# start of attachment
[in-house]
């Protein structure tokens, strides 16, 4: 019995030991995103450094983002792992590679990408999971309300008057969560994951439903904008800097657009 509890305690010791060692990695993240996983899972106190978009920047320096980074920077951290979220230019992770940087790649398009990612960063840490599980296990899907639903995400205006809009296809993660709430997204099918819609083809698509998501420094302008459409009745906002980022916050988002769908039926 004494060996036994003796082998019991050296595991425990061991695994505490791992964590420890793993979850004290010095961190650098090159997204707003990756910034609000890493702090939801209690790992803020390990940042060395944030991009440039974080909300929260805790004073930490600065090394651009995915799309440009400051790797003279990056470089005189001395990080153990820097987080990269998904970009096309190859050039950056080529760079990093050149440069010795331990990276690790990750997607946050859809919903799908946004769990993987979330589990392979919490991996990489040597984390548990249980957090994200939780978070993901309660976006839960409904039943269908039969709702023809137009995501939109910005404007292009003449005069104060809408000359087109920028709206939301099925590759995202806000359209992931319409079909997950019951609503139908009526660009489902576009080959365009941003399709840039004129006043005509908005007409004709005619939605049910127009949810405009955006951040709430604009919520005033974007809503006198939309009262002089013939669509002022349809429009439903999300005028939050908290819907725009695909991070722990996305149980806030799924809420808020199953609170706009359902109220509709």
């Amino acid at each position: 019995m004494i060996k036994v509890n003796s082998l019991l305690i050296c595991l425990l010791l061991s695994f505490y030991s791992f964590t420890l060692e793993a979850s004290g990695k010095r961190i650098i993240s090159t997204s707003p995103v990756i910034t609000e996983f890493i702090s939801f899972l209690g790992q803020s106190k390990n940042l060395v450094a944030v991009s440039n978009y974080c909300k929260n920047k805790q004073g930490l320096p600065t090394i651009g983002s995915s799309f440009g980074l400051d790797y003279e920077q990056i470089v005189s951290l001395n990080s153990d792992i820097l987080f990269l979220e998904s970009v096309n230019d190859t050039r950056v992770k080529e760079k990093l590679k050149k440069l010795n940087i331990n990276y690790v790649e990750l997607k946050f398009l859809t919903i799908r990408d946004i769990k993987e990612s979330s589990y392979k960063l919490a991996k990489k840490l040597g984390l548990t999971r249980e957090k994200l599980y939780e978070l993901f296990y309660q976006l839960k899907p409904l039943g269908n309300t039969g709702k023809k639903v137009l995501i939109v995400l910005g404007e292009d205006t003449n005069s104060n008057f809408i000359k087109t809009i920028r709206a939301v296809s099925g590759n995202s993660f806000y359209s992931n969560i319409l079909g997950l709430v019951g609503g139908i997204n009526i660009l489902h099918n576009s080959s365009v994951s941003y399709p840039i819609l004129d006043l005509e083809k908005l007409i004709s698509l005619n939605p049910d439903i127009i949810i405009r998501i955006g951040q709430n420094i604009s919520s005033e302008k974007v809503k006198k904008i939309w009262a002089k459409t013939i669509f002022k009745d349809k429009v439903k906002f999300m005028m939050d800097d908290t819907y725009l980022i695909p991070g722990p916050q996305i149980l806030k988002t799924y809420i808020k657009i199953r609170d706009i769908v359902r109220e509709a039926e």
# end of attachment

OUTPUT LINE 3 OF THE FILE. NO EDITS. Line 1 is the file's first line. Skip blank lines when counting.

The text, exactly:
């Amino acid at each position: 019995m004494i060996k036994v509890n003796s082998l019991l305690i050296c595991l425990l010791l061991s695994f505490y030991s791992f964590t420890l060692e793993a979850s004290g990695k010095r961190i650098i993240s090159t997204s707003p995103v990756i910034t609000e996983f890493i702090s939801f899972l209690g790992q803020s106190k390990n940042l060395v450094a944030v991009s440039n978009y974080c909300k929260n920047k805790q004073g930490l320096p600065t090394i651009g983002s995915s799309f440009g980074l400051d790797y003279e920077q990056i470089v005189s951290l001395n990080s153990d792992i820097l987080f990269l979220e998904s970009v096309n230019d190859t050039r950056v992770k080529e760079k990093l590679k050149k440069l010795n940087i331990n990276y690790v790649e990750l997607k946050f398009l859809t919903i799908r990408d946004i769990k993987e990612s979330s589990y392979k960063l919490a991996k990489k840490l040597g984390l548990t999971r249980e957090k994200l599980y939780e978070l993901f296990y309660q976006l839960k899907p409904l039943g269908n309300t039969g709702k023809k639903v137009l995501i939109v995400l910005g404007e292009d205006t003449n005069s104060n008057f809408i000359k087109t809009i920028r709206a939301v296809s099925g590759n995202s993660f806000y359209s992931n969560i319409l079909g997950l709430v019951g609503g139908i997204n009526i660009l489902h099918n576009s080959s365009v994951s941003y399709p840039i819609l004129d006043l005509e083809k908005l007409i004709s698509l005619n939605p049910d439903i127009i949810i405009r998501i955006g951040q709430n420094i604009s919520s005033e302008k974007v809503k006198k904008i939309w009262a002089k459409t013939i669509f002022k009745d349809k429009v439903k906002f999300m005028m939050d800097d908290t819907y725009l980022i695909p991070g722990p916050q996305i149980l806030k988002t799924y809420i808020k657009i199953r609170d706009i769908v359902r109220e509709a039926e």